Take Off Your Grave Clothes! by Terry J. Hallock

Take Off Your Grave Clothes!
Terry J. Hallock
John 11:1-45
January 27, 2002

Two beliefs formed Mary and Martha's despair over the death of their brother Lazarus.

First was their belief in the power and permanence of death. They had watched their beloved brother Lazarus become sick and then grow weaker and weaker until his body ceased to function. They had seen him wrapped in the burial clothes and placed in the tomb that was then sealed for all time. The funeral processions had come and gone. The mourners wept and wailed. Lazarus was dead and that was that. . .or so they believed.

Second, Mary and Martha believed Jesus had failed them. "If you had been here," they cried, "our brother would not have died." Hadn't Lazarus been a dear friend to Jesus? Hadn't Jesus eaten food from Lazarus' table? Hadn't Lazarus and his sisters opened their home in hospitality to Jesus whenever it was needed? And wasn't this the same Jesus who had given sight to the blind, healing to lepers, and enabled cripples to walk? Yet when Lazarus was sick and in need, not only didn't Jesus heal him, He delayed even coming to Lazarus' side until it was too late to do any good.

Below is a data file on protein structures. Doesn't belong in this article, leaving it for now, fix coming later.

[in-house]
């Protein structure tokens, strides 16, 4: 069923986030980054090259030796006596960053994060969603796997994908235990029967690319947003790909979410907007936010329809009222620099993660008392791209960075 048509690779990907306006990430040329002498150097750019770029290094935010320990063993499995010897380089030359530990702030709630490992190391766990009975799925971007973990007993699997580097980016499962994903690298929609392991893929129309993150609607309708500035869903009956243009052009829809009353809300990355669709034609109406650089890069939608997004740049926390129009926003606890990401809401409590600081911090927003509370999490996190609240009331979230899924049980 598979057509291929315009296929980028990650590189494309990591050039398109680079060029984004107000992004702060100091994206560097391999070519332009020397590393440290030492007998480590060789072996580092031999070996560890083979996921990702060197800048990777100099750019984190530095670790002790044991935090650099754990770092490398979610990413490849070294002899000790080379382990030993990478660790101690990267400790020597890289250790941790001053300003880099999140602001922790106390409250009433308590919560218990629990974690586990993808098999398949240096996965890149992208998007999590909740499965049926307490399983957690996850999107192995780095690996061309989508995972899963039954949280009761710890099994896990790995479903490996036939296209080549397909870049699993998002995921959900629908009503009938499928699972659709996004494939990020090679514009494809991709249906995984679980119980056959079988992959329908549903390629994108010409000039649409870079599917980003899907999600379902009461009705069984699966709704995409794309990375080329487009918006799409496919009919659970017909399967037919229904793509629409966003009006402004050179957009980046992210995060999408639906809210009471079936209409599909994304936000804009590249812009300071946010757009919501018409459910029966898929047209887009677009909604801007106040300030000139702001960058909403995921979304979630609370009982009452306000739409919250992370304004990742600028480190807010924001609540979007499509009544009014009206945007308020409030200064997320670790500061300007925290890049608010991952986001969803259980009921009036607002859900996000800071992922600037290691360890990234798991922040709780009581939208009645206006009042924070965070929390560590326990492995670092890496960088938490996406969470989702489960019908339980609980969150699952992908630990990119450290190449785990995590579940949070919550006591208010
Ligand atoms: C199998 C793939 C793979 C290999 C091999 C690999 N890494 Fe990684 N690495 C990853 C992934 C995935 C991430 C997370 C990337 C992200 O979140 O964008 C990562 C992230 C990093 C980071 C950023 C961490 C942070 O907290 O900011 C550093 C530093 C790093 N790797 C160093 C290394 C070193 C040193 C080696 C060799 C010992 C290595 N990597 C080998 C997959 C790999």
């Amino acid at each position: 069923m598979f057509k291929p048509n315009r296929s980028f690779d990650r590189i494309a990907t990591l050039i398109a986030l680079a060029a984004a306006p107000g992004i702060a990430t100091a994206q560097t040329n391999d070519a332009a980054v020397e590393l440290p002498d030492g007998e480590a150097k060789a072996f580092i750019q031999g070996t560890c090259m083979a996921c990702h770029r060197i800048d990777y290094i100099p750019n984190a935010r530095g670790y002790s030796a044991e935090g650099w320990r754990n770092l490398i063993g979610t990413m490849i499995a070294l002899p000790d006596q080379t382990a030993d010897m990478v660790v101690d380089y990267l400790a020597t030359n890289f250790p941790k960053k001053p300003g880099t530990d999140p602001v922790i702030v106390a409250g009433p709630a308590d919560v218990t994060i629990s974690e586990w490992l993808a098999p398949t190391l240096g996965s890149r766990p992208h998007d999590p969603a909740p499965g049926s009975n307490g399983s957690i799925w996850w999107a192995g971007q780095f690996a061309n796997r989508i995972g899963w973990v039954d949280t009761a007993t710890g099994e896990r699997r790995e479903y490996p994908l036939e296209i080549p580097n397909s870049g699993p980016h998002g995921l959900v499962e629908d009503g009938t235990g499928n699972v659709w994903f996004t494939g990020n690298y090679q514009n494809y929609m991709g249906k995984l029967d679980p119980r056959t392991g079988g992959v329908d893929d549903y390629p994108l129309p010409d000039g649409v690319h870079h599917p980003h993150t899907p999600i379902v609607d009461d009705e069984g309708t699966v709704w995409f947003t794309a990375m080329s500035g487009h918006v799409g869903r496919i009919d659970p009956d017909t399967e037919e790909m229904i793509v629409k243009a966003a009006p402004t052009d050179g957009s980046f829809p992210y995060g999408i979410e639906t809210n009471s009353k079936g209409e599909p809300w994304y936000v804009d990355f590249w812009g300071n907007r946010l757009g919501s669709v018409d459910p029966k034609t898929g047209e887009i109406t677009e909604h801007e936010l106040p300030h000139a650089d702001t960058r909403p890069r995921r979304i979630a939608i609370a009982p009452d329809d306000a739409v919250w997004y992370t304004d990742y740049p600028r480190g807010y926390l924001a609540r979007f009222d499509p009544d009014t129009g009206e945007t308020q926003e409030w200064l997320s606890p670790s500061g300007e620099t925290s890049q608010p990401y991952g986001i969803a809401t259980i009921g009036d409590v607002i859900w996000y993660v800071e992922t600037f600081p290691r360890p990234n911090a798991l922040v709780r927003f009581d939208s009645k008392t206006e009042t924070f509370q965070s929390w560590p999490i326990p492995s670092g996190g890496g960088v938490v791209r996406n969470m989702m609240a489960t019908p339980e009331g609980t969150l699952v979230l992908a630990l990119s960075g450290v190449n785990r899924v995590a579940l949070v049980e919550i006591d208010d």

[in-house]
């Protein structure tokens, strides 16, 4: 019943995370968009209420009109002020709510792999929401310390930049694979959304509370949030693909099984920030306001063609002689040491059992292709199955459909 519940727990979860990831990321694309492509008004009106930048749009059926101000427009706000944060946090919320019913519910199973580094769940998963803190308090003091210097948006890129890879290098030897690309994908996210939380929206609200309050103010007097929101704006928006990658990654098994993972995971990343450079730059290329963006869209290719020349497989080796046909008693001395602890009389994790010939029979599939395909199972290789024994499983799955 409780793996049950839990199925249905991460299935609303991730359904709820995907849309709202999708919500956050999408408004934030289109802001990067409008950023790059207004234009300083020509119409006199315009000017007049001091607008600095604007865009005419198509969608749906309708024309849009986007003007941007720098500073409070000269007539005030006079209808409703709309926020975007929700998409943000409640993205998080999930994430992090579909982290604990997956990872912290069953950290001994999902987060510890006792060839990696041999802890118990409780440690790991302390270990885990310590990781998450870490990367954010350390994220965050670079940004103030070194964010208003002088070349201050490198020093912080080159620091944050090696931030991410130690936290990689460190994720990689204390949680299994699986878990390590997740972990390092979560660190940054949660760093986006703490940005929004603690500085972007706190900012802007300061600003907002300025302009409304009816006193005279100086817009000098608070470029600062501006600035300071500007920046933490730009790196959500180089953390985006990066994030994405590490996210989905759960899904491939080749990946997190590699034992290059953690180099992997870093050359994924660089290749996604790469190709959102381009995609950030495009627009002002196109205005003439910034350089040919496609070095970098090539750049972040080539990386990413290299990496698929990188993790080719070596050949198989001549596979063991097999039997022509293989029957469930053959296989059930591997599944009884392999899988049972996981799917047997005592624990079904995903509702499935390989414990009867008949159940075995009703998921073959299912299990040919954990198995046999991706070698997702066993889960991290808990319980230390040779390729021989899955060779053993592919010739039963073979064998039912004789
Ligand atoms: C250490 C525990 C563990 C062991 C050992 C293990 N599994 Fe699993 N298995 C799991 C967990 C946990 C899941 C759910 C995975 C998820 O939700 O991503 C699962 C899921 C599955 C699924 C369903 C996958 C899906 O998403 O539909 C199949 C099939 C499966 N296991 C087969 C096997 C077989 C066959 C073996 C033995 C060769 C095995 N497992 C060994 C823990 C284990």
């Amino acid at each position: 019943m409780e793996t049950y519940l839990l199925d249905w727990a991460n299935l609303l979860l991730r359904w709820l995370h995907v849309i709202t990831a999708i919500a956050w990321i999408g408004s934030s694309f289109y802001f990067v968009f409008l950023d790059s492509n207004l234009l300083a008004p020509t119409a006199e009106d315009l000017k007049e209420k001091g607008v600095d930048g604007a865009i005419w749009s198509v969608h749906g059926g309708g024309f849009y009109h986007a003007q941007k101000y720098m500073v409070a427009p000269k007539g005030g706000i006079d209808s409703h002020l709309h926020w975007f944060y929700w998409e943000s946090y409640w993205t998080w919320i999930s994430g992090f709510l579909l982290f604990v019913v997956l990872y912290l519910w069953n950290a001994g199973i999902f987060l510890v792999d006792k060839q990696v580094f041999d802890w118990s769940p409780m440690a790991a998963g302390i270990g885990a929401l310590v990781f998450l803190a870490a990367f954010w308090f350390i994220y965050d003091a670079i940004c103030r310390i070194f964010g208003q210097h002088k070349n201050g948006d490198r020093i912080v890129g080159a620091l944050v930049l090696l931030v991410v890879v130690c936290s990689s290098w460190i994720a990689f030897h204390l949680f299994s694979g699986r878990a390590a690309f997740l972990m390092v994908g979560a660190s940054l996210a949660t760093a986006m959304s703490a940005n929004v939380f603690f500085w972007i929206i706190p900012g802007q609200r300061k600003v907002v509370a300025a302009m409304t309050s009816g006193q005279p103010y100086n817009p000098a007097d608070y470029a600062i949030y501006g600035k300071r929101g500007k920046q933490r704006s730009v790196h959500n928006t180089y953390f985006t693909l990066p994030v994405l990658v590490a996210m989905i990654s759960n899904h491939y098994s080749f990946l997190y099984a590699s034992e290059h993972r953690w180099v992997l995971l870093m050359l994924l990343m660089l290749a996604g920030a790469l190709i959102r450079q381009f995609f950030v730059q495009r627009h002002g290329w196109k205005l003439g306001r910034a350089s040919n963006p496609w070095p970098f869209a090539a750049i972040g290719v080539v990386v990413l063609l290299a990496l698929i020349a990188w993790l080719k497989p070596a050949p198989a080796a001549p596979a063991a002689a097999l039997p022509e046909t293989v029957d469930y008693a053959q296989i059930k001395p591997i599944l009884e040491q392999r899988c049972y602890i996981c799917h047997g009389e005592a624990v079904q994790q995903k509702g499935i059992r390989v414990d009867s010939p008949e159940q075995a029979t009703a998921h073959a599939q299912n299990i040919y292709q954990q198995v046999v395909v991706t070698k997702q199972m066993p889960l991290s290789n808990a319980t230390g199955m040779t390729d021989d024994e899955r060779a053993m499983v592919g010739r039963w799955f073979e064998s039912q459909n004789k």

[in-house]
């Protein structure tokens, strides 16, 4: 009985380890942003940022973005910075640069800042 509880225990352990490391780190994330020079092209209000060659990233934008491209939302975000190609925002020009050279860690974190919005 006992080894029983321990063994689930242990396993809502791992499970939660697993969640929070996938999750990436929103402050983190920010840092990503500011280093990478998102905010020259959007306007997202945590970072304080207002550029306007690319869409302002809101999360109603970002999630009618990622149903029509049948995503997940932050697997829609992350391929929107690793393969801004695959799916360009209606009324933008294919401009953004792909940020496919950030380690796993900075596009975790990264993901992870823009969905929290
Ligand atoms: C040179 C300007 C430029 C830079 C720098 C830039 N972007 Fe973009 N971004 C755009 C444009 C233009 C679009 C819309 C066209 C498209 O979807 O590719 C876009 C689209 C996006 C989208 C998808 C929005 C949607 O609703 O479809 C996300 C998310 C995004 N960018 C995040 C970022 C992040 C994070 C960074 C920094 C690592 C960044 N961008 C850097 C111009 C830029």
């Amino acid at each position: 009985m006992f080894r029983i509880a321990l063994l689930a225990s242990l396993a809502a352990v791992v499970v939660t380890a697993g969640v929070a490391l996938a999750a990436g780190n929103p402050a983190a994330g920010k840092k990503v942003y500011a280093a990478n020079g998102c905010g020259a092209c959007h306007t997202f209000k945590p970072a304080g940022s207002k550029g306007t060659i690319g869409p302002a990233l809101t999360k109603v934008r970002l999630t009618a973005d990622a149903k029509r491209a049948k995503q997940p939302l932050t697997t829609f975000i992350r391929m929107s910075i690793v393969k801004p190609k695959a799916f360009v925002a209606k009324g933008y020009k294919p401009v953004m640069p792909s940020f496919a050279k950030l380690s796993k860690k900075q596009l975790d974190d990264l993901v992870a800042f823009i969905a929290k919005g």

Both of those beliefs - that death's power is permanent and that Jesus had failed - were consistent with the thinking process of the natural. They were understandable reactions when seen through the prism of what were generally accepted as the immutable laws of nature. Lazarus was dead and since death is the end of life Lazarus had no future and Mary and Martha had no hope. Dead is dead! Jesus could have healed Lazarus but didn't thus Jesus had failed to meet the need of a friend who loved Him.

Each of us has or will know the grief of Mary and Martha. Each of us will experience the death of a loved one Jesus could have healed but didn't, a dream Jesus could have saved but didn't, a need Jesus could have met but didn't, a work Jesus could have rescued but didn't, an evil Jesus could have stopped but didn't, or a suffering Jesus could have soothed but didn't. Our despair, like Mary and Martha's, will be exacerbated because not only won't Jesus act when we believe we need Him the most, He will seem to consciously delay even responding to our pleas.

In the midst of Mary and Martha's grief, despair, and sense of absolute defeat Jesus made a declaration about His identity, described the result of believing that He was who He said He was, and asked a question about their faith. "I am the resurrection and the life. He who believes in me will live, even though he dies; and whoever lives and believes in me will never die. Do you believe this?" (John 11:25-26). Everything that would follow depended on Martha's answer to that question. Everything God desires to do in the grieving places of your heart and among the dead places in your life depends on your answer to that same question. Jesus has declared that He holds the power of life and the power of resurrection. He has made in unequivocall ...


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